Part II: Global gas and LNG themes for 2016



With LNG markets over-supplied and demand growth disappointing in key markets such as China, the rapid development of new markets (via FSRUs) and supplier flexibility on contracts is key to rebalancing the market

In our latest Insight: Global gas and LNG: 5 things to look out for in 2016, we consider 5 key issues that will shape market dynamics over the coming year including: LNG supply growth, coal to gas competition in both Europe and Asia, Chinese energy policy, access to regas capacity in Europe and contract flexibility.  This week we look at Chinese protectionism, regasification capacity and contract sanctity versus flexibility.

Government restraints

China has reduced regulated City Gate gas prices, but not by much. Its reluctance reflects a protectionist fear of damaging investment in the development of expensive indigenous gas. However, it is having unintended consequences, it is discouraging switching from low priced competing fuels such as LPG and lowering gas demand growth, constraining the ability of the market to absorb contracted LNG. 

Regasification capacity

Where could LNG import growth come from in 2016?

New FSRU terminals supported demand in 2015 and new floating importers will continue in the same path in 2016.  With Europe acting as the market of last resort, LNG sellers are securing access to limited regas capacity in NW Europe, causing the availability to dwindle and the cost of accessing such capacity to increase.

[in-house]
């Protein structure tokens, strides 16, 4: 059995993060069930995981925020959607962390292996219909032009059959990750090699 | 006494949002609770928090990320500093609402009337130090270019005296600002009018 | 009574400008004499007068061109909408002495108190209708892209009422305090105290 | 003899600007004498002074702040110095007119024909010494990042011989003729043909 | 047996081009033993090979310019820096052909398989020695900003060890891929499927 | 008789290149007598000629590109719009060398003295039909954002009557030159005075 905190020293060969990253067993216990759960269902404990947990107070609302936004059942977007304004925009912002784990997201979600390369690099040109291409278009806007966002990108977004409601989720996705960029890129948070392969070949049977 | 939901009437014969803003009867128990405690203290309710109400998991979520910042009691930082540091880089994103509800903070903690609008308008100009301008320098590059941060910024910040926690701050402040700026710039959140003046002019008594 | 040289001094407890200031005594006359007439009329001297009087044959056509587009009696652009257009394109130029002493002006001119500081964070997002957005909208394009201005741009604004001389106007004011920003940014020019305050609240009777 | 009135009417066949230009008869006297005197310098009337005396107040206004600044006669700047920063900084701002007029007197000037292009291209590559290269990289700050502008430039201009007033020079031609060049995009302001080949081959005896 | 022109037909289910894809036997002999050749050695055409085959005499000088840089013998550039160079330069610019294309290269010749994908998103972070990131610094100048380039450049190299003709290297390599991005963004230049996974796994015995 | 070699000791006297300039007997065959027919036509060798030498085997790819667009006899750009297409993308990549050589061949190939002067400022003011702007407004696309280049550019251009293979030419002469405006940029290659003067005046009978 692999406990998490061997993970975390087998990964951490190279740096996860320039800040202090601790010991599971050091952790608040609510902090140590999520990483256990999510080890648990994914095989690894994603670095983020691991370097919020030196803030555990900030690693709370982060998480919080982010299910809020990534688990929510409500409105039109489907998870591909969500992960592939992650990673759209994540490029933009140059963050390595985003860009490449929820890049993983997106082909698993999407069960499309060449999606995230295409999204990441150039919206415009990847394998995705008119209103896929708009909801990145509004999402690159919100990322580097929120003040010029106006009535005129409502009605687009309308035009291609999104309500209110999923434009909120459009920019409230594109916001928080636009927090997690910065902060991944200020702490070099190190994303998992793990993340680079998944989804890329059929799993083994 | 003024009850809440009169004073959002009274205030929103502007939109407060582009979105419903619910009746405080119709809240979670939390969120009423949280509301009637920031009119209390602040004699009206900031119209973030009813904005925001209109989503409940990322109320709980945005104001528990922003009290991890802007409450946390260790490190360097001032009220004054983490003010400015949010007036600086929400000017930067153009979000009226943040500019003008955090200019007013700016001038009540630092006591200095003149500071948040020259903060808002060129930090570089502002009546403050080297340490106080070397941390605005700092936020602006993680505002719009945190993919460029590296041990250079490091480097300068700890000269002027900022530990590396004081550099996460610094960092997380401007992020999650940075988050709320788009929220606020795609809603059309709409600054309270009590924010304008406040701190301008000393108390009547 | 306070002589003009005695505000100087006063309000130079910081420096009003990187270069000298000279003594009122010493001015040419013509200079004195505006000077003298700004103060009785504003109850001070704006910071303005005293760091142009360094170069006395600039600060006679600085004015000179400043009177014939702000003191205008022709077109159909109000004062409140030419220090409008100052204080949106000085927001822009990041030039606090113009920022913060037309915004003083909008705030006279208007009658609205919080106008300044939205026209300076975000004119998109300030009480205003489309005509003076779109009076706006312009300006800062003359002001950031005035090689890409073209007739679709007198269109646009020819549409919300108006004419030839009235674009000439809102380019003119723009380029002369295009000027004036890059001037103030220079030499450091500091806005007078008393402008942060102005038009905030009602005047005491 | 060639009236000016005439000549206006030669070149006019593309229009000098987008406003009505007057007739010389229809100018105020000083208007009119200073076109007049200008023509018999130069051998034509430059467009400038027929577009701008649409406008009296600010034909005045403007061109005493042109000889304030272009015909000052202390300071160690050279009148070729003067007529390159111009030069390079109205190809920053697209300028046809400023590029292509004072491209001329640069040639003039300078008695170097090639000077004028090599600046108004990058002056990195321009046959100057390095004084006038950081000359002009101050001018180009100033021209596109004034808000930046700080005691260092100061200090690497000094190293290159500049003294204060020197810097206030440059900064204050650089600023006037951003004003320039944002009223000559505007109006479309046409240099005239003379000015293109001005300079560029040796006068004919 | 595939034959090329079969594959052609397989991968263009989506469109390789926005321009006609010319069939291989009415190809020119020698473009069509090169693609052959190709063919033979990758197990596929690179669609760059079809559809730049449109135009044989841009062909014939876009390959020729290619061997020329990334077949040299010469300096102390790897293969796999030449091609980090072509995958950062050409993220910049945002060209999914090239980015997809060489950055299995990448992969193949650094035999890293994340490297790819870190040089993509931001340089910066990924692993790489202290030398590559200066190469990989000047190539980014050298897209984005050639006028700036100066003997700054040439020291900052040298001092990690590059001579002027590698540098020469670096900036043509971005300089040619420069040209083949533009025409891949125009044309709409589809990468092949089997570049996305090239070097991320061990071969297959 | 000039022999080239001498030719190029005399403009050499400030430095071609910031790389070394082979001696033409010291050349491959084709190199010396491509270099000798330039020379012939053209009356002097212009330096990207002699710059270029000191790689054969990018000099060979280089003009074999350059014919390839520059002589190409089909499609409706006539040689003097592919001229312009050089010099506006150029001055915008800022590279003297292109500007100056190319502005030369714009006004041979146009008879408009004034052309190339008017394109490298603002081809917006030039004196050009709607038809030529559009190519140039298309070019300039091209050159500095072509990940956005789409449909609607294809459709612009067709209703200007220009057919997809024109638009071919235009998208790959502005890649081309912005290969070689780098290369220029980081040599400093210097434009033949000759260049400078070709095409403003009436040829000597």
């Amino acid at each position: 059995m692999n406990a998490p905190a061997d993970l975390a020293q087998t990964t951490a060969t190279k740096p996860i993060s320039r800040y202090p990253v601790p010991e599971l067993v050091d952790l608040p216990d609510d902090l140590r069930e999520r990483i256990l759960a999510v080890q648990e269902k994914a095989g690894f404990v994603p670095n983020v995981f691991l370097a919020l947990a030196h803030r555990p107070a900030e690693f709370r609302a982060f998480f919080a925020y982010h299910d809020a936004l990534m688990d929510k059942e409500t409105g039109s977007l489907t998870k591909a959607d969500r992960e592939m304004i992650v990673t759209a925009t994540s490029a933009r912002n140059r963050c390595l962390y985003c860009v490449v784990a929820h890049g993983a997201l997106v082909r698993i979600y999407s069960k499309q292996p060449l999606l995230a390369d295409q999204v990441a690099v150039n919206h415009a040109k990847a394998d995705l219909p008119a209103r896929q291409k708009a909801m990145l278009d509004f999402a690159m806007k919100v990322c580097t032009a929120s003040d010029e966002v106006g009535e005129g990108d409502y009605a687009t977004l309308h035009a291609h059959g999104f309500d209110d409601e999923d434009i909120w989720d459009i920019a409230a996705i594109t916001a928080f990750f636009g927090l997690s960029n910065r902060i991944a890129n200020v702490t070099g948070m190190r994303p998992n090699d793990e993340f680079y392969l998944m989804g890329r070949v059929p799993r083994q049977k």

Key markets and players:

  • Ghana, Colombia, Malta and Abu Dhabi: Potential new floating importers in 2016
  • KOGAS, Cheniere and Shell: Majors taking options on regas capacity in NW Europe
  • Huadian, Guanghui and ENN: New entrants in China are developing their own regasification infrastructure to import LNG

Global gas and LNG themes for 2016

Contract pressure

The successful RasGas-Petronet contract renegotiation suggested a win-win outcome for both parties as they sought to adjust the contract to fit better with current market pricing. However, with an increasing number of buyers likely to be over-contracted, it points to a growing expectation that buyers can put some of the burden onto sellers.

Qatar-India LNG contract flexibility


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Part I: Global gas and LNG, key themes for 2016

Get the expanded forecast for 2016 in our Global gas and LNG: 5 things to look out for in 2016 Insight, available as part of our subscription service or to purchase On-Demand.

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